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Is it possible to find the aliases that correspond to a certain folder (and perhaps its sub-directories, too) using Windows cmd? I've tried searching, but it gives me results related to creating aliases for commands, like in Bash. I'm connecting to Windows Server 2008 R2 from a Windows 7 client.

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By alias, do you mean hard links and/or symlinks? – Dennis Jul 26 '12 at 15:49
I'm mainly looking for symlinks, but both, if that's possible... – FlyingMolga Jul 26 '12 at 18:57
up vote 2 down vote accepted

Symbolic links and directory junctions

With dir, you can list all symlinks and junctions in a specific folder and its subfolders.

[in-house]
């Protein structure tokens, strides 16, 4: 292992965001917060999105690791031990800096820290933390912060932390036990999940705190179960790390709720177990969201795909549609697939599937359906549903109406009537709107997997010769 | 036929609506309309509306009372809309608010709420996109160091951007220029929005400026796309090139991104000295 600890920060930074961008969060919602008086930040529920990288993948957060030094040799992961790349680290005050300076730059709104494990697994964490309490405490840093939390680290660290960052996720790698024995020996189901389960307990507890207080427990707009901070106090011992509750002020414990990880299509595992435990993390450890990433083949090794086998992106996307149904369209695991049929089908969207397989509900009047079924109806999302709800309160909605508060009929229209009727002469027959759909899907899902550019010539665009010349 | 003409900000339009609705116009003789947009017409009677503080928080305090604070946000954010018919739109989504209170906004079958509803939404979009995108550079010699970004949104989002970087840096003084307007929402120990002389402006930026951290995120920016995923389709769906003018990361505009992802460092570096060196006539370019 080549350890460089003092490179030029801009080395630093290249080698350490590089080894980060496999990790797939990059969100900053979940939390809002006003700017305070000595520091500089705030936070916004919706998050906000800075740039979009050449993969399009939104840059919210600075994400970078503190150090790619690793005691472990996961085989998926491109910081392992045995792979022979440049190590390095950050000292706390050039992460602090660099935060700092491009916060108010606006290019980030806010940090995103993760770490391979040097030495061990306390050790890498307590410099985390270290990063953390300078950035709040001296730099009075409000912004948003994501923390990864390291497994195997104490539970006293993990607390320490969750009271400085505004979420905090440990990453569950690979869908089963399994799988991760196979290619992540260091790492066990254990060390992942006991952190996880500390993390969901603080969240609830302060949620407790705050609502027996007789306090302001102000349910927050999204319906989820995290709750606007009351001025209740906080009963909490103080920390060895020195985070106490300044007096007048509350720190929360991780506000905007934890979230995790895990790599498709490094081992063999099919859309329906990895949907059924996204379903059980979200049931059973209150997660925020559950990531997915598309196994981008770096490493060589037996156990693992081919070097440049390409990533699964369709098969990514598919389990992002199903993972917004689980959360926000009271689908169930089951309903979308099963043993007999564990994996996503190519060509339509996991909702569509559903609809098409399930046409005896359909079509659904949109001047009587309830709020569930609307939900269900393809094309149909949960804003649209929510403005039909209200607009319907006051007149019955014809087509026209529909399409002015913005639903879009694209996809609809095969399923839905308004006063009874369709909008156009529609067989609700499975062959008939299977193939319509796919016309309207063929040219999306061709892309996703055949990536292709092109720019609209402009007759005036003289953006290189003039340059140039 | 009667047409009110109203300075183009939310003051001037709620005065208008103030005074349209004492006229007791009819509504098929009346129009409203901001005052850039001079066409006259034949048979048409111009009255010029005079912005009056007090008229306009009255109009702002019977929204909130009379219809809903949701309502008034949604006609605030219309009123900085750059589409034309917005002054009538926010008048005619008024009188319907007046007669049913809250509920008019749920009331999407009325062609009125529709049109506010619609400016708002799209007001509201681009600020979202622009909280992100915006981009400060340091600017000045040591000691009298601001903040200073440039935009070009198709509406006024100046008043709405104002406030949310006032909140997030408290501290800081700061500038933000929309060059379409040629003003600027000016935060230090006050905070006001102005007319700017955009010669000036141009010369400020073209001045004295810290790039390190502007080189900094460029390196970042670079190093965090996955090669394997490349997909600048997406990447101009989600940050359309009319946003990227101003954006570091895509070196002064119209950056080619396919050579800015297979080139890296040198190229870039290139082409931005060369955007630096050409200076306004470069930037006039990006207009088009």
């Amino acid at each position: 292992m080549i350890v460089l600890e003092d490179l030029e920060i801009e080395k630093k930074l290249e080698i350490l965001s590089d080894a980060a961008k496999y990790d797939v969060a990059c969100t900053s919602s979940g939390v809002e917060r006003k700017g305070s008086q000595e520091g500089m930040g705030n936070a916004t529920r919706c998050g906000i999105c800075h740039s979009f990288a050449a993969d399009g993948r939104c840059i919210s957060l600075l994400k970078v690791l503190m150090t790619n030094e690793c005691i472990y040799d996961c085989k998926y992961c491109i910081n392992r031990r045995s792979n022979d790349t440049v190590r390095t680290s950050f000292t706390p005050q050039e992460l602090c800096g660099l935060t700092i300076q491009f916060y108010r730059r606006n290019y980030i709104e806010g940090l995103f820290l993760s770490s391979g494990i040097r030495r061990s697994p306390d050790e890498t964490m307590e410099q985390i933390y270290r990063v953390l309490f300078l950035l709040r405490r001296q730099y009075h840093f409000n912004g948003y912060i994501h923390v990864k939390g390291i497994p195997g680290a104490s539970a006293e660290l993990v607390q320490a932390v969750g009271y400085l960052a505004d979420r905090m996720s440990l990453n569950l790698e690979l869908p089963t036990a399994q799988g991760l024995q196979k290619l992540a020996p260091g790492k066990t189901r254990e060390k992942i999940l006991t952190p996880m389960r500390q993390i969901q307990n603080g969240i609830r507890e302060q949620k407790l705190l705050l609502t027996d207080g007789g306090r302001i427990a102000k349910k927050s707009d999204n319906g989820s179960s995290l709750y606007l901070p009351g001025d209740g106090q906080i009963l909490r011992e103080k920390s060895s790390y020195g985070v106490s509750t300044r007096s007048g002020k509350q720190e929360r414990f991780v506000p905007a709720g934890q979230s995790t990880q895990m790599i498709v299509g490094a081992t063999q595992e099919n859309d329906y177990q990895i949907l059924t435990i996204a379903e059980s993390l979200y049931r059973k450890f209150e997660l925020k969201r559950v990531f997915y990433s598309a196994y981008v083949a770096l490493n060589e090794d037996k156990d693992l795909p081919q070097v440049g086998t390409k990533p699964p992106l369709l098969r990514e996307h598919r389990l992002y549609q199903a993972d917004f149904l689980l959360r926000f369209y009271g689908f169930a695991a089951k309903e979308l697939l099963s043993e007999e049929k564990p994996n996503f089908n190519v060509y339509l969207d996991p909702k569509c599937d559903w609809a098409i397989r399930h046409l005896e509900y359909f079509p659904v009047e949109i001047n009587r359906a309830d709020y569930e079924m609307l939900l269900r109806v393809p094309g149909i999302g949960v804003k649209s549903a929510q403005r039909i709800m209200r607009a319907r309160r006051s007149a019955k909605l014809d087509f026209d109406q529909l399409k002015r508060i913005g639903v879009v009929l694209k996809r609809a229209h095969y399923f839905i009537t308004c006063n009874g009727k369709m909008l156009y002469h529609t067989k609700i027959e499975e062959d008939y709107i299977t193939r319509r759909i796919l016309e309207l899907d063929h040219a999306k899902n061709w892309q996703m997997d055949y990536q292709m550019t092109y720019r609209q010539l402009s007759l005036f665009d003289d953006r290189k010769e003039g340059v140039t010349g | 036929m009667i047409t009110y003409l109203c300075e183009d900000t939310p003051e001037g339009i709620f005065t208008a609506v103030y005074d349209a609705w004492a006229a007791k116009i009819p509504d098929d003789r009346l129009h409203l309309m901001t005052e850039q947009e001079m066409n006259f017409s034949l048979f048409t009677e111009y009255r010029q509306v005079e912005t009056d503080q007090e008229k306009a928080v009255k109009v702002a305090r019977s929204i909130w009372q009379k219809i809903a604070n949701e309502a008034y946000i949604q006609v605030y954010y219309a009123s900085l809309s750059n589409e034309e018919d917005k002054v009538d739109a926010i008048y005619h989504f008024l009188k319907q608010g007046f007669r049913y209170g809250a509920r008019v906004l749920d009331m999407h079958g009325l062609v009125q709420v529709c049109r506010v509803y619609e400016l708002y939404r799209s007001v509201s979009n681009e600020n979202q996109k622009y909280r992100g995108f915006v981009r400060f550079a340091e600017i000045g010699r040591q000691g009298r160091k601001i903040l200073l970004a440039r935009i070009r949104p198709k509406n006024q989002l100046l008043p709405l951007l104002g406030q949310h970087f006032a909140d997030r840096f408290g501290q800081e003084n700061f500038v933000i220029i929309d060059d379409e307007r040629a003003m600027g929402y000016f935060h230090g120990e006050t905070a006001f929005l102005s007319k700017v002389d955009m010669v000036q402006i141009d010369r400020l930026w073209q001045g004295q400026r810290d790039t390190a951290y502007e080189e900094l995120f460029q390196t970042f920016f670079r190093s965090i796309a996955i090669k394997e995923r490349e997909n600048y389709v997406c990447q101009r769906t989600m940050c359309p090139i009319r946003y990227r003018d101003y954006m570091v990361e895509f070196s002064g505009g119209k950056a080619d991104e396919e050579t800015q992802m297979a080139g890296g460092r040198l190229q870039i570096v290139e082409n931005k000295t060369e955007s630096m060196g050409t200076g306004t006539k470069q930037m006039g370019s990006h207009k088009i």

If you pipe the result to find, you can filter out any links that do not interest you.


  • To find all symlinks and junctions on C: that point to C:\Users, use

    dir C:\ /al /s | find /i "[C:\Users]"
  • To find all symlinks and junctions on C: that point to C:\Users or one of its subdirectories, use

    dir C:\ /al /s | find /i "[C:\Users\"

Unfortunately, this won't tell where the files are located. grep for Windows gives better results:


dir C:\ /al /s | grep -Pi "Directory of|\[C:\\Users\]"
dir C:\ /al /s | grep -i "Directory of\|\[C:\\Users\\\\"

Note that you have to escape the brackets, double the backslashes and quadruple a trailing backslash.

Hard links

Because hard links are directly associated to a file by the file system, it's much easier/faster to find them.

To find all hard links to file, use

fsutil hardlink list file
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